To discuss the birth of modern Japanese jazz, Toshiko Akiyoshi forms an important base. The pianist was discovered playing in a club in 1952 by touring star Oscar Peterson and would continue to have a glittering career at home and in the state. Akiyoshi was the first Japanese artist to break away from simply copying American artists and developing a distinctive sound and identity that incorporated Japanese harmonies and instruments. At the age of 92, she is still active today.
In the late 1960s, the example of Akiyoshi, the eclectic saxophonist Sadao Watanabe and other young artists spurred them to evolve away from Blue Note mimicry towards free jazz, fusion funk, spiritual, modal and bebop. These daring virtuosos implanted rock and electronic elements or took influence from afrobeat and flamenco music. The shift from manned playing to free-flowing individualism was reflected in a move away from sharp suits to a more unpretentious look, and collaboration became important: Take pianist Masabumi Kikuchi, who wrote and recorded with other artists, to the point where he was an almost guru -like. figure in the scene.
The technical skills of the Japanese recording studios ensured that many of the LPs were among the best-sounding jazz records ever recorded, and although it would be wrong to use an “independent good, major bad” binary (major record companies produced plenty far and wide music too), the 1970s also saw the emergence of smaller, private labels in Japan, such as Three Blind Mice, which offered additional opportunities for individualistic artists to record.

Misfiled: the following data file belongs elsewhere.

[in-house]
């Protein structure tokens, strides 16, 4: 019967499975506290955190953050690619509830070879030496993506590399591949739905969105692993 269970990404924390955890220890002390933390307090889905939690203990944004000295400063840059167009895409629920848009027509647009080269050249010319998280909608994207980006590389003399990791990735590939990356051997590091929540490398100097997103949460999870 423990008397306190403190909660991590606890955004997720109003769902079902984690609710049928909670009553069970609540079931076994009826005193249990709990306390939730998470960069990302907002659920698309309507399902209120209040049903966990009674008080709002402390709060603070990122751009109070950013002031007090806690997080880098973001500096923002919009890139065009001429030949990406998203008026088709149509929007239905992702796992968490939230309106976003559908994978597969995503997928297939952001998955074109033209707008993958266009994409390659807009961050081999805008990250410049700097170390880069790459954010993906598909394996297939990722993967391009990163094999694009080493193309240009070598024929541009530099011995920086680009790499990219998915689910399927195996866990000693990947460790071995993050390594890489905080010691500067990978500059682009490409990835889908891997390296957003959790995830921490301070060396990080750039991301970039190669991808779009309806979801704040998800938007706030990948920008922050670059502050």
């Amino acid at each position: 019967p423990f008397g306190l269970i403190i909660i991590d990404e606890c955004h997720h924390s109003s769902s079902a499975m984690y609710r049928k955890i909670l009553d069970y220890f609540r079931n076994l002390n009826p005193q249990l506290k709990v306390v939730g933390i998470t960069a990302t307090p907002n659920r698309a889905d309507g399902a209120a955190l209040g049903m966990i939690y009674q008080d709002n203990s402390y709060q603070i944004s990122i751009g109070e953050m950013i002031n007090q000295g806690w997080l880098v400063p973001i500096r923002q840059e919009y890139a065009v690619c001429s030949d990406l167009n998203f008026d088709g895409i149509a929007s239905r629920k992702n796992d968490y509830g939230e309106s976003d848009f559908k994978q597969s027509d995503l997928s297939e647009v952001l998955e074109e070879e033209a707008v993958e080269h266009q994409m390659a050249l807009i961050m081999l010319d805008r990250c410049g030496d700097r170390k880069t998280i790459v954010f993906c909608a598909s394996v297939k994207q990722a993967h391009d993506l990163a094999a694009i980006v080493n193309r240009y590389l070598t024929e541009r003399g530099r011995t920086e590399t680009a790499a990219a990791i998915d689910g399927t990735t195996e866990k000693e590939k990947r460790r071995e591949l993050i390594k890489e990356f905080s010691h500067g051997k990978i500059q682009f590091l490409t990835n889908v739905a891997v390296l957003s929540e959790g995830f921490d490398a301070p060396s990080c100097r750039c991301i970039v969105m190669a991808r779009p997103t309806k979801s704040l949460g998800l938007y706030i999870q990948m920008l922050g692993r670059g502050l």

“You started to sense a drive away from the short-form hard-bop tracks to more open music in free form – actually quite psychedelic,” Higgins explains. “They dropped the suit and dressed just the way they wanted to dress. They’re influenced by what Miles [Davis] do in his electric music, but they write more of their own material and improvise more. “
Asked if it was his intention to push the boundaries of Japanese jazz on his classic album First and Mine – two projects released in 1970 that projected this new, uninhibited approach to the genre – saxophonist Kohsuke Mine says: “I did not think so. at all. I think we were just recording what came naturally at that time. “Matsukaze, however, saw his music as an active rebellion against his musical ancestors.